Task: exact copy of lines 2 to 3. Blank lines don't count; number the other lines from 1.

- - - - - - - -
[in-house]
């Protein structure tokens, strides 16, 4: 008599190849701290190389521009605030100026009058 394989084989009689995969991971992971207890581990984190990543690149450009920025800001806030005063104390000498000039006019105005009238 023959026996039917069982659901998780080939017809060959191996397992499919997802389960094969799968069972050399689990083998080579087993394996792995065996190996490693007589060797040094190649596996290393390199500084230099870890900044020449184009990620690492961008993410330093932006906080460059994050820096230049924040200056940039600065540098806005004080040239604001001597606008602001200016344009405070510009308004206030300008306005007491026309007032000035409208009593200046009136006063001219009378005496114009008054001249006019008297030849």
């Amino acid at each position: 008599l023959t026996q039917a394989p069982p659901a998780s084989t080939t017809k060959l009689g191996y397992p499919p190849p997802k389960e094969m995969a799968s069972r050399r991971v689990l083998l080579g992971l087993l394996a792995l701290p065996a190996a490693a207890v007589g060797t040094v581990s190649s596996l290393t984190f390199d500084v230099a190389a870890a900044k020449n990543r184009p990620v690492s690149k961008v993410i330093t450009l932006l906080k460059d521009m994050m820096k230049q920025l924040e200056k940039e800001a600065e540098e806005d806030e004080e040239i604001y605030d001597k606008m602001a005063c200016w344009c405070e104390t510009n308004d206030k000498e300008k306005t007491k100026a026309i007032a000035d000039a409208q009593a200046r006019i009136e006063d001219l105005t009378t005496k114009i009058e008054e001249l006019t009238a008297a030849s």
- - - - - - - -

């Protein structure tokens, strides 16, 4: 008599190849701290190389521009605030100026009058 394989084989009689995969991971992971207890581990984190990543690149450009920025800001806030005063104390000498000039006019105005009238 023959026996039917069982659901998780080939017809060959191996397992499919997802389960094969799968069972050399689990083998080579087993394996792995065996190996490693007589060797040094190649596996290393390199500084230099870890900044020449184009990620690492961008993410330093932006906080460059994050820096230049924040200056940039600065540098806005004080040239604001001597606008602001200016344009405070510009308004206030300008306005007491026309007032000035409208009593200046009136006063001219009378005496114009008054001249006019008297030849």
């Amino acid at each position: 008599l023959t026996q039917a394989p069982p659901a998780s084989t080939t017809k060959l009689g191996y397992p499919p190849p997802k389960e094969m995969a799968s069972r050399r991971v689990l083998l080579g992971l087993l394996a792995l701290p065996a190996a490693a207890v007589g060797t040094v581990s190649s596996l290393t984190f390199d500084v230099a190389a870890a900044k020449n990543r184009p990620v690492s690149k961008v993410i330093t450009l932006l906080k460059d521009m994050m820096k230049q920025l924040e200056k940039e800001a600065e540098e806005d806030e004080e040239i604001y605030d001597k606008m602001a005063c200016w344009c405070e104390t510009n308004d206030k000498e300008k306005t007491k100026a026309i007032a000035d000039a409208q009593a200046r006019i009136e006063d001219l105005t009378t005496k114009i009058e008054e001249l006019t009238a008297a030849s």